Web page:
By: ALEX NYAGA
James Mwaniki is busy cleaning fish ponds in his greenhouse in Runyenjes Town. However, these are not your usual fish ponds dug out in the ground. These ones are made of wood and polythene papers, and are raised a few feet from the ground.
His fish farming journey started early last year. However, Mwaniki encountered a unique challenge that got him thinking. He says most of the fish died due to cold weather. But that was not the only problem, he had predators, including birds and dogs to deal with. The ordinary fish ponds also took a lot of space.
Mwaniki, who holds a diploma in Mechanical Engineering from the Railways Training Institute in Nairobi, says he went to the internet and started researching.
“I started researching on the best practices in fish farming. I discovered one can actually rare fish in raised ponds which does not take a lot of space and quickly tried it out. It is working,” he adds.
He says the ponds hold more fish than the ones dug up in the ground. They also make it easier to harvest.
“The fact that the ponds are also kept in the greenhouse also means predators are kept at bay,” the 39-year-old father of two told us when we visited his farm this week.
The polythene liner holds the water while the wooden material insulates the fish against extreme cold.
Mwaniki started with one pond and later added three and a hatchery where he develops the fingerlings. He is currently rearing hundreds of fish in an 1/8 acre piece of land.
His fish ponds are stocked with mature catfish ready for harvesting. With a single pond carrying 2,000 catfish fingerlings, he looks forward to making good money.
Last time he harvested 1,200 fish each weighing up to 1.5kgs. With 1,800 kilogrammes of fish per pond, and with a kilo of fish going for Sh300, he made a cool Sh540,000.
His main markets are hotels in Nairobi, Thika and Nakuru. “My interest in fish farming started when I was still a boy. My father grew coffee, tea and kept cows but he would time and again buy fish for us. As I grew up, I thought I could rear fish,” says Mwaniki who also runs his own ICT company, Prime Career Networks Ltd, which he formed in 2011.
“This dream has always been there only that I did not have capital and land to sink the fish ponds.”
Mwaniki says increased subdivision of land, arising out of population growth, has made the traditional rearing of fish almost impossible as the normal fish ponds require a lot of space. Put other domestic animals into the mix and you are left with no space at all. “That is why I had to rent a small plot to make the first fish pond,” says Mwaniki.
He used his savings of Sh150,000 as to build the wooden framework which was enough to accommodate 2,000 catfishes. “The wood is locally available, same to the paper which costs Sh200 a meter,” he says.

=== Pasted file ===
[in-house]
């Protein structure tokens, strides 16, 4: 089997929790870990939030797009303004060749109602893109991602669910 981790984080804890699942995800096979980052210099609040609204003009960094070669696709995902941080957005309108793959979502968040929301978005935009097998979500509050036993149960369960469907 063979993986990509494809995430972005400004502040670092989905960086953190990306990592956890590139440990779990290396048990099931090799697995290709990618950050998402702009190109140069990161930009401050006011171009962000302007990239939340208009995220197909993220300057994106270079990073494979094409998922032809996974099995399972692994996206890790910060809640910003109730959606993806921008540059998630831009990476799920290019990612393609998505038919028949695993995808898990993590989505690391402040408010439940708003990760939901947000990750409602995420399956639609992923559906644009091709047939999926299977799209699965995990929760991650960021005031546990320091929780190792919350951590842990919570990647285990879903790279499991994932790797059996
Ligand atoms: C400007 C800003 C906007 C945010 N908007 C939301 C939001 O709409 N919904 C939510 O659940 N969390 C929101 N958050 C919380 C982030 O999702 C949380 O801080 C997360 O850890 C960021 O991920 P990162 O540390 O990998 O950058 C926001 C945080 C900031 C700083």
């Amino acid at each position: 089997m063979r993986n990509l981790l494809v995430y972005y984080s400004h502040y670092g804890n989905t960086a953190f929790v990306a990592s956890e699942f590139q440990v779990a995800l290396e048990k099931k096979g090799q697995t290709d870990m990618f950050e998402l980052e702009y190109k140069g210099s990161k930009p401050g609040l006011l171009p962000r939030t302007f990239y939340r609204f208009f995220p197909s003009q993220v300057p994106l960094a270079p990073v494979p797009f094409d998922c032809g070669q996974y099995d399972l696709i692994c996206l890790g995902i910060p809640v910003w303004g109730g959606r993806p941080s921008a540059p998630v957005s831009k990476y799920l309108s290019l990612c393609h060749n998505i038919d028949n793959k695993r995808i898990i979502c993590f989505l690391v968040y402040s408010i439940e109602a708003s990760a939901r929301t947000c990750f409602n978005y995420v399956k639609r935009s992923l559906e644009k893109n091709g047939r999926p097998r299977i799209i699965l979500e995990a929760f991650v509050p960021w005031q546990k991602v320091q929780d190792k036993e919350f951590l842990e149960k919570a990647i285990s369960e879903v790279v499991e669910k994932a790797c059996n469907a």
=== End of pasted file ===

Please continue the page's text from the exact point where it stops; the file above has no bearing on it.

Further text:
The pond is connected to inlet and outlet pipes using a pump to ensure the water is always fresh and clean. This kind of fish pond can last up to six years depending on how best it is taken care of, says Catherine Rutere, an agricultural extension officer from the Department of Fisheries.
He uses a net to remove solid waste from the water that is drained before it is pumped into the cleansing tank just outside the greenhouse. This ensures water conservation as water is recycled throughout.
The farmer uses some of the nutrients-rich water from the fishponds to grow seedlings in his compound. “I also use water from the ponds for irrigation to ensure there is no wastage. This guarantees maximum utilisation of resources,” he adds.
The fact that he is able to regulate the temperature in the green house makes fish to grow faster.
Catherine terms the technology new and unique, saying anyone wishing to venture into fish farming should consider it. She says they are encouraging farmers to embrace the technology which has since been named ‘Raised Aquacultural System’.
Greenhouses also help Mwaniki to maintain hygiene in the ponds. “A clean environment is critical for fish farming to avoid contamination during harvesting. It is also good for the overall growth of fish,” he explains.
Mwaniki has also built a hatchery in his greenhouse where he produced catfish fingerlings. He stocks the ponds with fingerlings once they measure three to four inches.
The hatchery is a simple facility that uses flow-through ponds made of wooden frameworks with a liner that holds around 90 gallons of water for egg incubation and fingerling rearing. “The hatchery requires supply of clean water. Incubation time is approximately 5-7 days, depending on water temperature,” he says.
The fly-fingerings are then kept in the hatchery for another 10 days before they are transferred to nursery pond in readiness for stocking.
One of the challenges Mwaniki is facing is fact that bigger fish eat the small ones at times. “To minimise the cannibalism, I sort them out according to sizes after the first two weeks of stocking.”
Mwaniki says he wants to cast his net even wider to catch customers as demand for fish grows. Mwaniki also sells fingerlings to other farmers for between Sh10 and Sh20 each.
The business is doing well and has seen Mwaniki buy a car which he uses to supply the fish. “I have also bought a piece of land where I want to increase the ponds to 10 by the end of this year,”